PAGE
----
03 June 2007

Down's Syndrome Awareness Week

This week (4th-10th June) is Down's Syndrome Awareness Week. A campaign week that aims to raise awareness of the condition, dispel myths and allay the fears surrounding Down Syndrome. It is a national initiative organised by the Down's Syndrome Association. This year the main focus of the week this year will be improving employment prospects for adults with Down’s syndrome.

So bearing in mind it's Down Syndrome Awareness Week I thought I'd help raise awareness of Down Syndrome by a post about it!

Down syndrome is a genetic condition which is caused by the presence of an extra chromosome. The name ‘Down’ comes from the English doctor, John Langdon Down, who first described the syndrome in 1866 and ‘syndrome’ comes from the description of a collection of signs or characteristics.

Everyday in the UK, an average of one or two babies are born with Down syndrome, which means that one baby in 1000 has the condition. People with Down syndrome have a certain degree of learning disability however the degree of disability varies from person to person and it is impossible to tell at birth what that degree will be, most children with Down syndrome do learn to walk, talk, read and write just that their development is usually delayed.
There are certain physical characteristics that are shared by people with Down syndrome though not every child with the condition has every characteristic. Common characteristics are:
  • Low muscle tone (although this improves with age)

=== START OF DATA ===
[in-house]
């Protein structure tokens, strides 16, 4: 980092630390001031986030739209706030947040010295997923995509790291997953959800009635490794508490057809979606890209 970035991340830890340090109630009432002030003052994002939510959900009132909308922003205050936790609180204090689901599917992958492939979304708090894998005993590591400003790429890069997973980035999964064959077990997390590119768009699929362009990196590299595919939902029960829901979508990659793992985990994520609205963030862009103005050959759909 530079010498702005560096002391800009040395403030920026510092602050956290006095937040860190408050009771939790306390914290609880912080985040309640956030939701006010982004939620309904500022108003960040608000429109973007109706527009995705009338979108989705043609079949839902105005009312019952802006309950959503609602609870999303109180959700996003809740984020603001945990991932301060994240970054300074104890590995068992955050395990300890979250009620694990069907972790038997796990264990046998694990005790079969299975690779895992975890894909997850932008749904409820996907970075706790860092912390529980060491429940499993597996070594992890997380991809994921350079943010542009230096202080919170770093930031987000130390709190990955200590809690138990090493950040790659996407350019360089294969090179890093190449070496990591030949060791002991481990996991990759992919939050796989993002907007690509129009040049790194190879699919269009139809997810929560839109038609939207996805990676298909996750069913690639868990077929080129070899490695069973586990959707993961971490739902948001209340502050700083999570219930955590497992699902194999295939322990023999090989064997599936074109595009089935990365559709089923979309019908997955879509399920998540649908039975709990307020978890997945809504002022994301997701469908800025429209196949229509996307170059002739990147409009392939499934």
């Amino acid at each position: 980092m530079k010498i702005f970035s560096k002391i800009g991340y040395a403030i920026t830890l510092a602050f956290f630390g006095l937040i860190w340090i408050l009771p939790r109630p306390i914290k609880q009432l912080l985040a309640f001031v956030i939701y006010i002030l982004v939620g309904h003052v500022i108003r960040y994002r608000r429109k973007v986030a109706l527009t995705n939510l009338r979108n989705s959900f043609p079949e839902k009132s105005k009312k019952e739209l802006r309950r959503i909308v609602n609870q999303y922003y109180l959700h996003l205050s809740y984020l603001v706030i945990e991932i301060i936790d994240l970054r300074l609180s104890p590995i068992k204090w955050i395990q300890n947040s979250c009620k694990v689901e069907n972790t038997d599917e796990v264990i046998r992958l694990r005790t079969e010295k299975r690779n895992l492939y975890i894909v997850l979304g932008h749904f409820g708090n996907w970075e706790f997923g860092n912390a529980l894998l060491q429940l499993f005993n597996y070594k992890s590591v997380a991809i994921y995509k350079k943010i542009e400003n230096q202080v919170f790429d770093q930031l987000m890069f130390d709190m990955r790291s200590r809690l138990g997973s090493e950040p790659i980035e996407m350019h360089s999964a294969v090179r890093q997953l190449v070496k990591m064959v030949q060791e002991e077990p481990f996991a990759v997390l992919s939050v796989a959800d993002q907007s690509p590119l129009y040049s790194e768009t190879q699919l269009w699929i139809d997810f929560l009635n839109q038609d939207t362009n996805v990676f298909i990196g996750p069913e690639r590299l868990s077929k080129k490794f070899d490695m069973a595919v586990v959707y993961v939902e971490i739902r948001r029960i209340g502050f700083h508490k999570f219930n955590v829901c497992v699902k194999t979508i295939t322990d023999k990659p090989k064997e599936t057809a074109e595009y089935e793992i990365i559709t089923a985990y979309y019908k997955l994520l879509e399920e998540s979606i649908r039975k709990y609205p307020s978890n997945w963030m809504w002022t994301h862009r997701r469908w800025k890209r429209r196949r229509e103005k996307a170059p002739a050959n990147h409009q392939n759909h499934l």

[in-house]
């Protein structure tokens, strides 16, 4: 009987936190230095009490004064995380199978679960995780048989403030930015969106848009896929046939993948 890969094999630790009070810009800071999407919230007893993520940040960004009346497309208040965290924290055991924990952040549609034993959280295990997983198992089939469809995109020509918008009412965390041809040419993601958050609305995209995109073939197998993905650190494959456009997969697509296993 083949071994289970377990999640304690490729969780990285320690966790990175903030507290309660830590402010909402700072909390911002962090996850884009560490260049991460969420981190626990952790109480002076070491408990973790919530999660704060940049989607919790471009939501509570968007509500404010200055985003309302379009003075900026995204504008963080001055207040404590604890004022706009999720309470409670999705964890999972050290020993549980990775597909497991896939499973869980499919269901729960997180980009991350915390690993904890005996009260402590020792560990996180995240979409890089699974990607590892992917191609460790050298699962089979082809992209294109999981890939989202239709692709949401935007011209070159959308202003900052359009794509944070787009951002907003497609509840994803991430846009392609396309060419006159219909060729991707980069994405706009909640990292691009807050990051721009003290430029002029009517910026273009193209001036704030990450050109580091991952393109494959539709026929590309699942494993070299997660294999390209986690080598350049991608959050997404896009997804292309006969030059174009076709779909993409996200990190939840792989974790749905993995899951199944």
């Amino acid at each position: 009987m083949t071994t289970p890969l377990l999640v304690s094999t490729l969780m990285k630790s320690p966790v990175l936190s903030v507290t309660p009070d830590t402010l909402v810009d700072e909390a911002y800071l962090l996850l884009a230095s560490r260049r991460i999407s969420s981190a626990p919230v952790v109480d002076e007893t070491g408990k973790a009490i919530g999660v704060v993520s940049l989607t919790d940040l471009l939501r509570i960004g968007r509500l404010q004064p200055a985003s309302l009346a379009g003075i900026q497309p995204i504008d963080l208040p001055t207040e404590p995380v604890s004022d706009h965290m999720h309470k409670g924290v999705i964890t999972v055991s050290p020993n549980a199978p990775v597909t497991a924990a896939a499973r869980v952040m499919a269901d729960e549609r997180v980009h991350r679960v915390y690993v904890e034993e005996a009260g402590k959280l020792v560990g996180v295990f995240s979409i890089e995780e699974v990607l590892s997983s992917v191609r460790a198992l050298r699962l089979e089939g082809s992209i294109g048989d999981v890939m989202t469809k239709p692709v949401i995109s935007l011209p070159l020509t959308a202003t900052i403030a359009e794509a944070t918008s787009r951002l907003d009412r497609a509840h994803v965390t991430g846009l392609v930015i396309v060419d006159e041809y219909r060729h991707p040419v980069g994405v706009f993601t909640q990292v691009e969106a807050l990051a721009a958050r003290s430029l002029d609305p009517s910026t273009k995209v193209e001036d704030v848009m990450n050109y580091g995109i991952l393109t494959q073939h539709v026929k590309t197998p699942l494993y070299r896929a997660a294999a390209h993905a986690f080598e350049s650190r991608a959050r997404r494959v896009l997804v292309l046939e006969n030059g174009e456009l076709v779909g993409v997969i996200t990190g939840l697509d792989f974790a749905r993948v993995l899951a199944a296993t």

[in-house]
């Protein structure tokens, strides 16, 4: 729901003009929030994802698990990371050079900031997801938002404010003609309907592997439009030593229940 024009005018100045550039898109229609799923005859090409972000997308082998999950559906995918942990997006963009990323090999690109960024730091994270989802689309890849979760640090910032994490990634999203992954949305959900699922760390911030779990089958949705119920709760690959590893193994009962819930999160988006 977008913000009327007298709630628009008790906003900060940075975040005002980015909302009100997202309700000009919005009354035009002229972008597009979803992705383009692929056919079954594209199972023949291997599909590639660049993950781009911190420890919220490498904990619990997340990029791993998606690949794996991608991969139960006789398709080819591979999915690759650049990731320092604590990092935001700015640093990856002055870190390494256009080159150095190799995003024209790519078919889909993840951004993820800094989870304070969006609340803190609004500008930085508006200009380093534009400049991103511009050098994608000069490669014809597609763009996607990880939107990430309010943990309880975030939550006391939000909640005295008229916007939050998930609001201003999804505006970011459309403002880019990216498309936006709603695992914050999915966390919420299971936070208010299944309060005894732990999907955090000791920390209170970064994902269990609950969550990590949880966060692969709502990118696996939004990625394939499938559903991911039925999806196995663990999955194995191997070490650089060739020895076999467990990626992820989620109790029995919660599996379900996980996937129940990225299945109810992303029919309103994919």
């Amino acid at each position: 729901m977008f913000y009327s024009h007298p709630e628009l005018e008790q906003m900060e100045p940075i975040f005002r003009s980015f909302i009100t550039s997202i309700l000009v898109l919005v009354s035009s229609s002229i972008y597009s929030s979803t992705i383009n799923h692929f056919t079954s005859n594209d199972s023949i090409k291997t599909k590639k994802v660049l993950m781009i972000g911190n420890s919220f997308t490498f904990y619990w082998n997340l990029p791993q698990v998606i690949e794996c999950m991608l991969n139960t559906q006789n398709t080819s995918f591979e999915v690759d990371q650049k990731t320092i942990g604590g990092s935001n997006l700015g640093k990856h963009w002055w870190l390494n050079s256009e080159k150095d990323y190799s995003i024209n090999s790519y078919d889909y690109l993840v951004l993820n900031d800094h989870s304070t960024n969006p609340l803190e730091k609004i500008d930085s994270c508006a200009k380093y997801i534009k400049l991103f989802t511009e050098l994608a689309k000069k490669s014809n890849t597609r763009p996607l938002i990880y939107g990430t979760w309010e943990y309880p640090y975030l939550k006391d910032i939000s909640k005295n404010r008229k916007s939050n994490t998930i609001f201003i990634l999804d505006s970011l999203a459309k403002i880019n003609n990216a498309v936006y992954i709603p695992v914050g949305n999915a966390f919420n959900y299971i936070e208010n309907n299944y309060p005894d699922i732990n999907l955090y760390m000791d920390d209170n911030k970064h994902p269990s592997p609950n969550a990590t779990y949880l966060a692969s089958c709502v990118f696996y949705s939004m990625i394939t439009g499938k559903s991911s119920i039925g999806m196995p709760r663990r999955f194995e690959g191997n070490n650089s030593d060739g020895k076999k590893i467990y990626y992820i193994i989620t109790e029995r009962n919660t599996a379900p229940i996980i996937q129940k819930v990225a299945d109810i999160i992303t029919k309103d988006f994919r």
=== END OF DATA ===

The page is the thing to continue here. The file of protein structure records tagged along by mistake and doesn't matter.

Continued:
• Lower than average birth weight and a slower pace of weight gain
  • Eyes that slant upward and outward, the eyelids often have an extra fold of skin (epicanthic fold) which appears to exaggerate the slant
  • A flatter than average back of the head
  • A single crease which runs right across the palm of the hand
About forty per cent of children with Down syndrome have an associated heart defect. These heart conditions vary from small holes in the heart to more complex problems which may require major open heart surgery. The majority of these defects can be corrected and the prognosis is very good.
All babies are different from each other and the same is true of babies with Down syndrome, this means that in some babies the characteristic signs of Down syndrome are fairly easy to recognise soon after birth, however others need a blood test to check the chromosomes.

Lastly, I'd like to add a little picture of the daughter of a friend of mine, I'm sure you'll agree that she is gorgeous! Her mummy is a great advocate for Down Syndrome and wants the world know that having a baby with Down Syndrome is NOT the end of the world.
Please feel free to add your comments about your experiences of children with Down Syndrome (and send me any photos you want me to add).

For more information:





1 comment:

Axistive said...

I'm a little late for the week, but really, I don't think that there should be any time limits placed on raising your awareness of issues like this. Thank you for this post.